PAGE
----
Article by Carol Levine, Huffington Post
Pot. Dope. Weed. 420. Bud. Doobie. Toke.
Even 15 years after marijuana was approved for legal medical use in Canada, the language describing it obscures, conceals and hides. We don’t often hear it referred to by its botanical name — cannabis — or hear it in the context of descriptors like medicinal, beneficial, relief, useful.
As Canada stands at the crossroads, preparing to legalize cannabis for recreational use, it’s time to take a closer look at how we talk about cannabis, and why. First, a bit of background.
When Health Canada established the Marihuana for Medical Purposes Regulations (MMPR) in 2014, which was then replaced in 2016 with the Access to Cannabis for Medical Purposes Regulations, it reinforced the world’s most rigourous medical cannabis guidelines, acknowledging that strict regulations were needed to ensure that patients had safe access to safe, “pharmaceutical grade” product.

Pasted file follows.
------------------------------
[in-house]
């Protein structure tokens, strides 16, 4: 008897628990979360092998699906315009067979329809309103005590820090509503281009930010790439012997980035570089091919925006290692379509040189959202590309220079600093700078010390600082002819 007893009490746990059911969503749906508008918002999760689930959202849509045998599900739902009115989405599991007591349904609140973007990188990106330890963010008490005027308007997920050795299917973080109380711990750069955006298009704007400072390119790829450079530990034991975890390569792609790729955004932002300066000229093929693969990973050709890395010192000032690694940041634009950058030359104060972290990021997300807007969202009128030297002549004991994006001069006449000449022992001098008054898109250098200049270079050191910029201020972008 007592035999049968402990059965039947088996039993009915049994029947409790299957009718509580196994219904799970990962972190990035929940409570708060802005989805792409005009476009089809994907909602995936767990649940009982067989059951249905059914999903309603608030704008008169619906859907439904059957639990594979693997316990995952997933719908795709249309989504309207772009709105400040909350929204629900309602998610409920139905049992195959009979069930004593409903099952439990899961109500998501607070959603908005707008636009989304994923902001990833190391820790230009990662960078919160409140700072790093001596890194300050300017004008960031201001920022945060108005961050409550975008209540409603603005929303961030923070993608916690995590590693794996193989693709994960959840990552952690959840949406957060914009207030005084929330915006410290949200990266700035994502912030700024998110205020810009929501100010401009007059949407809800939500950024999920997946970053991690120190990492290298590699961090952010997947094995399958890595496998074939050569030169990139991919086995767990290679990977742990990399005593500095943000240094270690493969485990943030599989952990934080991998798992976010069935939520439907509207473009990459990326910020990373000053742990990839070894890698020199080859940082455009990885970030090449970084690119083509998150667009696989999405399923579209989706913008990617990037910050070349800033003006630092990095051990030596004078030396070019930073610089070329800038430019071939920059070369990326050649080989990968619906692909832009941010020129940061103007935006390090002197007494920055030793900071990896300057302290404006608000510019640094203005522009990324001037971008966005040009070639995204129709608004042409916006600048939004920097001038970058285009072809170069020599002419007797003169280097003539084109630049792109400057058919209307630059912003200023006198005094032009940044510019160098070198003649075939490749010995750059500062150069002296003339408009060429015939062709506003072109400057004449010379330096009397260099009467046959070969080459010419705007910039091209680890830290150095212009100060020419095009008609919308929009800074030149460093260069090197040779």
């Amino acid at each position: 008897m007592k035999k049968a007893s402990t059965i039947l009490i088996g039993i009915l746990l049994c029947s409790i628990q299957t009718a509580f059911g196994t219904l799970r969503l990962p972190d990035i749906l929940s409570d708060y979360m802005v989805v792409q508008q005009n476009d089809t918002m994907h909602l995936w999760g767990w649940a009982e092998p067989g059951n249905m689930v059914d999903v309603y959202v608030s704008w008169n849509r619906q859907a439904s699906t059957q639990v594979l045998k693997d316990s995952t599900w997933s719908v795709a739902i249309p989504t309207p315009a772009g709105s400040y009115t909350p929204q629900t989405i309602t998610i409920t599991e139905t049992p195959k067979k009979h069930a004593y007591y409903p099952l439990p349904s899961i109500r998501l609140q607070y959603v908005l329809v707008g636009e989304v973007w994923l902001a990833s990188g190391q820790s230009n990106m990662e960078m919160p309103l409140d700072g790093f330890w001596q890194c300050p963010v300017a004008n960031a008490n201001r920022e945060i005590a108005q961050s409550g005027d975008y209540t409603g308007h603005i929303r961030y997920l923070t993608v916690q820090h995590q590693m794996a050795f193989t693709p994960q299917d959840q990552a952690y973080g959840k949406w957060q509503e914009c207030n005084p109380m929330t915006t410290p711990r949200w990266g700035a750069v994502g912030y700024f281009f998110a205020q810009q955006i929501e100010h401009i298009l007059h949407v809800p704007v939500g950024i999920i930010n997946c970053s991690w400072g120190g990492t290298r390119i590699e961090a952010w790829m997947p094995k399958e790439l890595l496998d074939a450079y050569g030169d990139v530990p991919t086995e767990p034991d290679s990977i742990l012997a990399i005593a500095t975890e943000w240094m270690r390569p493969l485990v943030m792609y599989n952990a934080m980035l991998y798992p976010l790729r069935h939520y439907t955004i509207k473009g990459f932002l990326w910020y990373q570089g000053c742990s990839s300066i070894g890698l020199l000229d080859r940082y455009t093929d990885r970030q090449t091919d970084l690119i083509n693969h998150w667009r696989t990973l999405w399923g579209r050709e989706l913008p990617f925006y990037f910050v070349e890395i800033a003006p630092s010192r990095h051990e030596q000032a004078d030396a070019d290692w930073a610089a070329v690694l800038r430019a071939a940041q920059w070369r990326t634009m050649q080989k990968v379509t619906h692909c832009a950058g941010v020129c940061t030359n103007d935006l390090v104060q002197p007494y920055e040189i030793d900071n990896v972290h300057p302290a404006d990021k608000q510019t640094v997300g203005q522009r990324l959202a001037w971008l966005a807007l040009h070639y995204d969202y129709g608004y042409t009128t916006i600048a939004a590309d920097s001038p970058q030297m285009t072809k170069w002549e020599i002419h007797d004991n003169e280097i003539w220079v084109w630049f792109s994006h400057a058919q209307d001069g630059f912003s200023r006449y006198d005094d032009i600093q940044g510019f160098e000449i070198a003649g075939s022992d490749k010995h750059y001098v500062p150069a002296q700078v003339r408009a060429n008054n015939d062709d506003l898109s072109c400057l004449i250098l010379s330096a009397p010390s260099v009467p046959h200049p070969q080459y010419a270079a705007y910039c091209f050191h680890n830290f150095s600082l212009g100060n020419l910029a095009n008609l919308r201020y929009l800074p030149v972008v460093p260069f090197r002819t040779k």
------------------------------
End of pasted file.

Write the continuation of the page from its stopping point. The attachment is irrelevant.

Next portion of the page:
Although cannabis has been used for medical purposes for thousands of years, the use and therapeutic benefit of medical cannabis was and is new to many physicians and patients, and to the Canadian public. When MMPR was introduced, there was little to no public understanding of how the medical cannabis would be accessed, who the newly approved licensed producers are, and what products or strains they would offer. Stakeholders were curious, cautious and especially craving accessible, dependable information.
It’s worth remembering that the current audience of legal users is relatively small: fewer than 30,000 Canadians are licensed to obtain medical cannabis. They can purchase their cannabis in the only legally way possible in this country once they get authorization from their physician, which is then sent to any one of 35 licensed providers across the country that they decide to buy from.